“In bringing the three divine Persons of the Holy Trinity—Creator, Incarnate One, and Holy Spirit—right into the eternal present moment of our daily lives, Jonas artfully shows us how we can awaken to the Holy Trinity within ourselves and experience extraordinary holiness in the midst of the ordinary. Ultimately, through self-emptying and inwardly listening for the Divine Voice, we can awaken to our true Self where all distinctions between the three Persons dissolve and we find ourselves in a dance-around of love, as Jonas describes it, where only God remains. Such moments in the transformation of consciousness reveal to us, not so much a new understanding of the Holy Trinity but, rather, a new sense of ourselves as being what Jonas calls a holy Presence, now living and breathing the mystery of the Holy Trinity into our everyday lives.”
— Rev. Dr. Stephanie Rutt, Founding Minister of the Tree of Life Interfaith Temple and author of Call of the Mourning Dove: How Sacred Sound Awakens Mystical Unity
“Robert Jonas’s fresh, provocative take on the Holy Trinity is an eye-opener—certainly for Christians but also for non-Christians, most of whom view the Trinitarian doctrine as an article of faith rarely contemplated by the faithful themselves, and ‘the Father, the Son and the Holy Ghost’ as so much mumbo jumbo. Jonas’s integrative approach (science-religion, East-West, spiritual-material, spiritual-psychological, unity-diversity) and his practical orientation centered on direct spiritual experience will resonate not only with contemplative Christians but also with Hindus and Buddhists and the mystically inclined of any tradition and no tradition, as well as all the unaffiliated seekers and consciousness explorers who long to unite with the Infinite.”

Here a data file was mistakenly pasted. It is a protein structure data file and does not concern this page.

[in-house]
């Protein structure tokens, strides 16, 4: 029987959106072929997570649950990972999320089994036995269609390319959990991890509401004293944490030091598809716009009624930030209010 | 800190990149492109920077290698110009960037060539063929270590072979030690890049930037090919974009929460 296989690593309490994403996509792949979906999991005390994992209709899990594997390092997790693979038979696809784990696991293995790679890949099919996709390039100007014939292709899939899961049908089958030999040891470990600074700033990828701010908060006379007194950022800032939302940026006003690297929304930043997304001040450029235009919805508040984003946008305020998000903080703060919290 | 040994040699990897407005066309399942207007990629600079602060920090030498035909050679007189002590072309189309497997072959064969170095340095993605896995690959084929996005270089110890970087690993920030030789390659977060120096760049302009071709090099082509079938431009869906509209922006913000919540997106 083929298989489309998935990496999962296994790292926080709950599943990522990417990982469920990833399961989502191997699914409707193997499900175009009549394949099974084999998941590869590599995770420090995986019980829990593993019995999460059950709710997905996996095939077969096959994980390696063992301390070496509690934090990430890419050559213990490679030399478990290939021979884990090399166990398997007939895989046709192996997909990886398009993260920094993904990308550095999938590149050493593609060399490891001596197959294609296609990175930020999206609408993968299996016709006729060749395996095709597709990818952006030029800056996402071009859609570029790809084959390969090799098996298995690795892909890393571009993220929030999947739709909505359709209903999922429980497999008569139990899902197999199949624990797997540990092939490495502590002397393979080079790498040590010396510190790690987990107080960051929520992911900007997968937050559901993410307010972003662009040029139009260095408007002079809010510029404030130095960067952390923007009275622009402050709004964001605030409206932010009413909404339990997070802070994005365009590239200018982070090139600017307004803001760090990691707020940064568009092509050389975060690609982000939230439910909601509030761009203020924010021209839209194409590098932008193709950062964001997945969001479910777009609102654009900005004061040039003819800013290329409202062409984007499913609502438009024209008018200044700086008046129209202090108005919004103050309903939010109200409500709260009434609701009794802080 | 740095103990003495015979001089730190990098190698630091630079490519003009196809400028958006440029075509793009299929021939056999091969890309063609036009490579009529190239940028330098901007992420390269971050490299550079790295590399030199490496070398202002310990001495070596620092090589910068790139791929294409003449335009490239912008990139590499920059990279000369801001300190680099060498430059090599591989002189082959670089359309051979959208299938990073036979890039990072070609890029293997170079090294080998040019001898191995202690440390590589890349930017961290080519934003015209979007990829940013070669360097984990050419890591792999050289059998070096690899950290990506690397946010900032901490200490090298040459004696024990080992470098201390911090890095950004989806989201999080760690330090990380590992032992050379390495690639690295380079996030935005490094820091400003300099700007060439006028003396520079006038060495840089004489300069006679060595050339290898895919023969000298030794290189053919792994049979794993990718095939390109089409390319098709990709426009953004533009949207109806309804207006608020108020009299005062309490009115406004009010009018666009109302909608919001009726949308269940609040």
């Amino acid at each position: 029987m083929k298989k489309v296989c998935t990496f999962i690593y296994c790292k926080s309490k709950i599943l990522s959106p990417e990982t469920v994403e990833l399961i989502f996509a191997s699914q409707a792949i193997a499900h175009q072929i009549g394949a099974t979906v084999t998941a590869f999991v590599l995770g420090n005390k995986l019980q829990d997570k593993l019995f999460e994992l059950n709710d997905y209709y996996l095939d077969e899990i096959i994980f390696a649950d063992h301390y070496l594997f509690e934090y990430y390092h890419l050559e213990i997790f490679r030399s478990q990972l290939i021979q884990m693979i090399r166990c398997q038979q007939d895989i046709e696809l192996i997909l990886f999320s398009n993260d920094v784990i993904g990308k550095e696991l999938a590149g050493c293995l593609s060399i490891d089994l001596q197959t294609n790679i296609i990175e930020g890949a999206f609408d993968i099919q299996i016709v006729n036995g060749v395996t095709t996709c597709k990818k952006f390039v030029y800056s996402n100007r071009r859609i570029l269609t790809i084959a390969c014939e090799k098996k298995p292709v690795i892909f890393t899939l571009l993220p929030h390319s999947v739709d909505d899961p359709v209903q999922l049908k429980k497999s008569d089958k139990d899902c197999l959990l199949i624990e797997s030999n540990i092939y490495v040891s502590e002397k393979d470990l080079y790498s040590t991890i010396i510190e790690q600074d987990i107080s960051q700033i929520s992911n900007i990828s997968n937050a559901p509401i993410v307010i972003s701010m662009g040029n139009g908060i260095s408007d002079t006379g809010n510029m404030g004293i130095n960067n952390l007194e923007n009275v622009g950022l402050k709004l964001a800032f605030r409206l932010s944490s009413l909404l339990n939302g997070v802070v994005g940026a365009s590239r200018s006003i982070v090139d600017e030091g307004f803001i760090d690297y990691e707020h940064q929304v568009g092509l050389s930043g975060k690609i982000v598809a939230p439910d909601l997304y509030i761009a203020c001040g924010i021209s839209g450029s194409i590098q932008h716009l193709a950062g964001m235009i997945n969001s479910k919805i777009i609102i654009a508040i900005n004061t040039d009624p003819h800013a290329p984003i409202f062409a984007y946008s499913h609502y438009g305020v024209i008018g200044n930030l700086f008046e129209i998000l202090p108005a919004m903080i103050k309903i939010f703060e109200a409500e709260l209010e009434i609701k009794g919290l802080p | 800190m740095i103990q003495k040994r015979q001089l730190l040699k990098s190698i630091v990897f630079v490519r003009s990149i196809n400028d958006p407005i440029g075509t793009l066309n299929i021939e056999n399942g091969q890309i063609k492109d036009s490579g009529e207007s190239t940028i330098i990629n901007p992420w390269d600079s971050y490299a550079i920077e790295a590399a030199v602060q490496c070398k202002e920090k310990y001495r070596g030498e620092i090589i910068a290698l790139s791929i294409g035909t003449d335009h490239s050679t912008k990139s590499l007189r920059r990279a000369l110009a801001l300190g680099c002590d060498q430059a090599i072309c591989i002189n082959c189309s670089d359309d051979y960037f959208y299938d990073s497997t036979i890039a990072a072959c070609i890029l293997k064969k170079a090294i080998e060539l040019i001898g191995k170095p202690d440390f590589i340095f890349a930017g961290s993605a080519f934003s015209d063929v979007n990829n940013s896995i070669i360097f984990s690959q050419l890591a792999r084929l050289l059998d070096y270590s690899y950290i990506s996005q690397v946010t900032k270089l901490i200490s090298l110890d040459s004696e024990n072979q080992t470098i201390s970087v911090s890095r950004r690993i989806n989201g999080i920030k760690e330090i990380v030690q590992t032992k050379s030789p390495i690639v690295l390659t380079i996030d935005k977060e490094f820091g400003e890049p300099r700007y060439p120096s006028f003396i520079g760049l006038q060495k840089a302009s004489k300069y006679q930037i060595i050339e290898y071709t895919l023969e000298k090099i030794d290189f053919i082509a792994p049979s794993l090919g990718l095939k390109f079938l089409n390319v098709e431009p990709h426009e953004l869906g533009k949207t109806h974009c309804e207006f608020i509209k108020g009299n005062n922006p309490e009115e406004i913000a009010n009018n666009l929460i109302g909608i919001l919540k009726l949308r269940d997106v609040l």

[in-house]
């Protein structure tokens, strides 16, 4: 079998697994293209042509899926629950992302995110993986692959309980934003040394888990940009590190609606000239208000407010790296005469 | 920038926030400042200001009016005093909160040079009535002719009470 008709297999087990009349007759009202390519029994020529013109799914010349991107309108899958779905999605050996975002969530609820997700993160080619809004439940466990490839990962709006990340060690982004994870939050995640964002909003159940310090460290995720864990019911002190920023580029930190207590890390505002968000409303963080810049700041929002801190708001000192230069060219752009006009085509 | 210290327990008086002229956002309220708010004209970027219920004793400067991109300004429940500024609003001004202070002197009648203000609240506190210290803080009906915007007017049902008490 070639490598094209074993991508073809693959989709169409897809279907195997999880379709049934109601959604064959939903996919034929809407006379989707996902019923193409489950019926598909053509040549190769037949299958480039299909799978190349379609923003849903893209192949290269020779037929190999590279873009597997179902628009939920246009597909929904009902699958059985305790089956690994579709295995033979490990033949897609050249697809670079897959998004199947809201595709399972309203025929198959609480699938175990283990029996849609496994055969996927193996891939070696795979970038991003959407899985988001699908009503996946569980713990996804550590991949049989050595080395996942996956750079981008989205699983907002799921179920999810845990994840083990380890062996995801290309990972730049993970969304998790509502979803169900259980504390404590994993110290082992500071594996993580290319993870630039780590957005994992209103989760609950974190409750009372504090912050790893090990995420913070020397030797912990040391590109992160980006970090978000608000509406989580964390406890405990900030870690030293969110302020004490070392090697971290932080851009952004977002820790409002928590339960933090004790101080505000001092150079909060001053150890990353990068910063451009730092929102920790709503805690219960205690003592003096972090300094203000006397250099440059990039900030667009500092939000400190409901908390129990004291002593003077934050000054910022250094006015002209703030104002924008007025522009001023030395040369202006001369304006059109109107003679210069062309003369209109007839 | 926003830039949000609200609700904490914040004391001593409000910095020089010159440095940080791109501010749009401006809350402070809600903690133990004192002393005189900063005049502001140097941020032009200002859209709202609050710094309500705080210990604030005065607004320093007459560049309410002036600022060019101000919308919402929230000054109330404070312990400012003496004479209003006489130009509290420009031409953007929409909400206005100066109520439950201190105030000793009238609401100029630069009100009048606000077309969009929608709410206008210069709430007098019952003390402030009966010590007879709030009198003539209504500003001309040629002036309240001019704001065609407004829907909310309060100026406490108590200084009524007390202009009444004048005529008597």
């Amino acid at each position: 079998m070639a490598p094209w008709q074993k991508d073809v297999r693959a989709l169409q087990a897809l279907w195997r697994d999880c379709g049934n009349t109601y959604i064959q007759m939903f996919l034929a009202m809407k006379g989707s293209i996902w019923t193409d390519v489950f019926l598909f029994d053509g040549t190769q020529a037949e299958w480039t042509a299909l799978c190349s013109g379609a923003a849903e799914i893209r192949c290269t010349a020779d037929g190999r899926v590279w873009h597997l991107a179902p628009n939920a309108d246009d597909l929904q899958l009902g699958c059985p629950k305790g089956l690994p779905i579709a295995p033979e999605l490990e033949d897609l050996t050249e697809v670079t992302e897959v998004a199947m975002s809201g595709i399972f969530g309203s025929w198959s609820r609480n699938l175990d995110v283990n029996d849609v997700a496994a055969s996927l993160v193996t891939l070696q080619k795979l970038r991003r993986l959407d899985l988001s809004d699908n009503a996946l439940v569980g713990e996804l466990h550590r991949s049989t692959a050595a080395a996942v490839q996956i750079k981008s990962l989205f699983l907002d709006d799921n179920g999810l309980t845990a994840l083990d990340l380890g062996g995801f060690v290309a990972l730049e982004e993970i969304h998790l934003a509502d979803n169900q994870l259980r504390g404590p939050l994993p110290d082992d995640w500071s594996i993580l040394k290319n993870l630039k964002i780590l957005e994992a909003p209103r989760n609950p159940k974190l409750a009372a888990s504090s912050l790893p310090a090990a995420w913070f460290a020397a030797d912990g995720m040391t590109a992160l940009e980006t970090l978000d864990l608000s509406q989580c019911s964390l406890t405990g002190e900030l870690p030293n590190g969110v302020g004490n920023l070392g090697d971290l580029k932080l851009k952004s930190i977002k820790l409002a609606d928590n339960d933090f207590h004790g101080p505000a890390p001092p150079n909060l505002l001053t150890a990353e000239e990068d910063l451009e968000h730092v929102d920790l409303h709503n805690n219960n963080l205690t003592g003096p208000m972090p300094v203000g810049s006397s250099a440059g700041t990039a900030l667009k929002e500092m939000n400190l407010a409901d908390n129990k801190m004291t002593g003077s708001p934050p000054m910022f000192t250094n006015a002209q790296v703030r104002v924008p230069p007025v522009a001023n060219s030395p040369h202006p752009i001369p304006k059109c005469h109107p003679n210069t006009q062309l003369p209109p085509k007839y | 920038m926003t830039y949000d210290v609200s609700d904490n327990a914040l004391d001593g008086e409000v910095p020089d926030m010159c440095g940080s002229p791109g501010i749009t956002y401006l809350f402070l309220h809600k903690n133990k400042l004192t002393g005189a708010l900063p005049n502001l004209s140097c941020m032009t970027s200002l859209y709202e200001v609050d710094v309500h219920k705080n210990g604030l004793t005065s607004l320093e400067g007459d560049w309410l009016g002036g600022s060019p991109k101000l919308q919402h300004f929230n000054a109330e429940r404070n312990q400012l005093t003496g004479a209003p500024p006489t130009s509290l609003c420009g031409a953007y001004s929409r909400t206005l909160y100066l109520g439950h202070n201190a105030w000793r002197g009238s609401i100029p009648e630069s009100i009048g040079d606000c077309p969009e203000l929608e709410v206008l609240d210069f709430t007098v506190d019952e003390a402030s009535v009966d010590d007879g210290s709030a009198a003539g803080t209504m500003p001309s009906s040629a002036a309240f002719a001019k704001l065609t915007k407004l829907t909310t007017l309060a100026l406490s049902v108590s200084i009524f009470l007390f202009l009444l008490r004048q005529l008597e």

— Philip Goldberg, author of American Veda: From Emerson and the Beatles to Yoga and Meditation, How Indian Spirituality Changed the West and cohost of Spirit Matters podcast.
My Dear Far-Nearness is a one-of-a-kind book from a one-of-a-kind author. It distills a lifetime of spiritual practice and analytical reflection. Robert Jonas has long been at the forefront of lived Christian-Buddhist dialogue. Before “double religious belonging” became a topic of intense academic interest, he patiently blazed a path of contemplative study and firsthand participation, drawing deeply from the wells of these traditions. His journey carried him into close association with giants like Henri Nouwen and the Dalai Lama, led him to vocations as a psychotherapist, a musician (on the Shakuhachi Zen bamboo flute), and a spiritual director.
For Jonas the Trinity is what we might call a divine way of life. This central theme seamlessly integrates the wide variety of perspectives that intersect in Robert Jonas’s own career, those of psychotherapist, mystic, teacher, musician, activist, scholar.
It is ironic that the theology of the Trinity—whose entire substance is the oneness of the many or the complexity of divine unity—is itself so rarely communicated through manifold media. The Trinity is not an esoteric doctrine: on the contrary, it is immediately relevant to human experience. My Dear Far-Nearness bridges the gap between academic theology and spiritual practice and shows how a Trinitarian understanding provides a pathway to the transformation of human consciousness.
– S. Mark Heim is the Samuel Abbot Professor of Christian Theology at Andover Newton Seminary at Yale Divinity School, and the author of The Depth of the Riches: A Trinitarian Theology of Religious Ends and Crucified Wisdom: Christ and the Bodhisattva in Theological Reflection.